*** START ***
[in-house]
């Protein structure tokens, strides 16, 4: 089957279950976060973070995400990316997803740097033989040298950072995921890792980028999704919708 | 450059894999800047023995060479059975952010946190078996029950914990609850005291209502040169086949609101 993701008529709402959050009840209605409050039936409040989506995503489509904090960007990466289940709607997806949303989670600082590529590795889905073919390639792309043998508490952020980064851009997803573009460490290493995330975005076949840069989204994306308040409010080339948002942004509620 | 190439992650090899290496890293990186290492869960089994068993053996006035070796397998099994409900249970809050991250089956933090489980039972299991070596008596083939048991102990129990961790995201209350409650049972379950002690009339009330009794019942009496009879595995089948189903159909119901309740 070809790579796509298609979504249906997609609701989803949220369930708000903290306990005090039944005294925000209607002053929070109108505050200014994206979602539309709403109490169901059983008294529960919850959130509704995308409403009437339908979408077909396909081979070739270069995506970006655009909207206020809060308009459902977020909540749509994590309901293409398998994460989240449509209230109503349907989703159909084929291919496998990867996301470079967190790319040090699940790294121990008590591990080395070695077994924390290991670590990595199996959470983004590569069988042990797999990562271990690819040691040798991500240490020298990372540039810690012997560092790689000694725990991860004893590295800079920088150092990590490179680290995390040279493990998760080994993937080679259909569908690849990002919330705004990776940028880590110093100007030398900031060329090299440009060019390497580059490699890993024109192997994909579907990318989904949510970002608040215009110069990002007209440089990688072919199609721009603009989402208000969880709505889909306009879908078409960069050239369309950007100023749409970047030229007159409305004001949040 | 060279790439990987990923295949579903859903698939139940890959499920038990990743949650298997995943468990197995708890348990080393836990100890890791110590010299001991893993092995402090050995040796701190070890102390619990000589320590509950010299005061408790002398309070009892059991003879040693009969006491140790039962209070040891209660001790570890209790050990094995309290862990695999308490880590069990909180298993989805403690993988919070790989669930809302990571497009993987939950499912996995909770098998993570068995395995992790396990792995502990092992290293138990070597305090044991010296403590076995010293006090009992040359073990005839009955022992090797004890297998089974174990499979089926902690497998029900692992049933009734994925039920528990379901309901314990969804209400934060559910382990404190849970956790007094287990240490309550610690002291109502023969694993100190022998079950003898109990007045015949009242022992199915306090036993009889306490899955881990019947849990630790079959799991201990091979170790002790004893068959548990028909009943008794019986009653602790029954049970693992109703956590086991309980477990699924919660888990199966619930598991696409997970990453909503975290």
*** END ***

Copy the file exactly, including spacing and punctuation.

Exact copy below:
[in-house]
């Protein structure tokens, strides 16, 4: 089957279950976060973070995400990316997803740097033989040298950072995921890792980028999704919708 | 450059894999800047023995060479059975952010946190078996029950914990609850005291209502040169086949609101 993701008529709402959050009840209605409050039936409040989506995503489509904090960007990466289940709607997806949303989670600082590529590795889905073919390639792309043998508490952020980064851009997803573009460490290493995330975005076949840069989204994306308040409010080339948002942004509620 | 190439992650090899290496890293990186290492869960089994068993053996006035070796397998099994409900249970809050991250089956933090489980039972299991070596008596083939048991102990129990961790995201209350409650049972379950002690009339009330009794019942009496009879595995089948189903159909119901309740 070809790579796509298609979504249906997609609701989803949220369930708000903290306990005090039944005294925000209607002053929070109108505050200014994206979602539309709403109490169901059983008294529960919850959130509704995308409403009437339908979408077909396909081979070739270069995506970006655009909207206020809060308009459902977020909540749509994590309901293409398998994460989240449509209230109503349907989703159909084929291919496998990867996301470079967190790319040090699940790294121990008590591990080395070695077994924390290991670590990595199996959470983004590569069988042990797999990562271990690819040691040798991500240490020298990372540039810690012997560092790689000694725990991860004893590295800079920088150092990590490179680290995390040279493990998760080994993937080679259909569908690849990002919330705004990776940028880590110093100007030398900031060329090299440009060019390497580059490699890993024109192997994909579907990318989904949510970002608040215009110069990002007209440089990688072919199609721009603009989402208000969880709505889909306009879908078409960069050239369309950007100023749409970047030229007159409305004001949040 | 060279790439990987990923295949579903859903698939139940890959499920038990990743949650298997995943468990197995708890348990080393836990100890890791110590010299001991893993092995402090050995040796701190070890102390619990000589320590509950010299005061408790002398309070009892059991003879040693009969006491140790039962209070040891209660001790570890209790050990094995309290862990695999308490880590069990909180298993989805403690993988919070790989669930809302990571497009993987939950499912996995909770098998993570068995395995992790396990792995502990092992290293138990070597305090044991010296403590076995010293006090009992040359073990005839009955022992090797004890297998089974174990499979089926902690497998029900692992049933009734994925039920528990379901309901314990969804209400934060559910382990404190849970956790007094287990240490309550610690002291109502023969694993100190022998079950003898109990007045015949009242022992199915306090036993009889306490899955881990019947849990630790079959799991201990091979170790002790004893068959548990028909009943008794019986009653602790029954049970693992109703956590086991309980477990699924919660888990199966619930598991696409997970990453909503975290």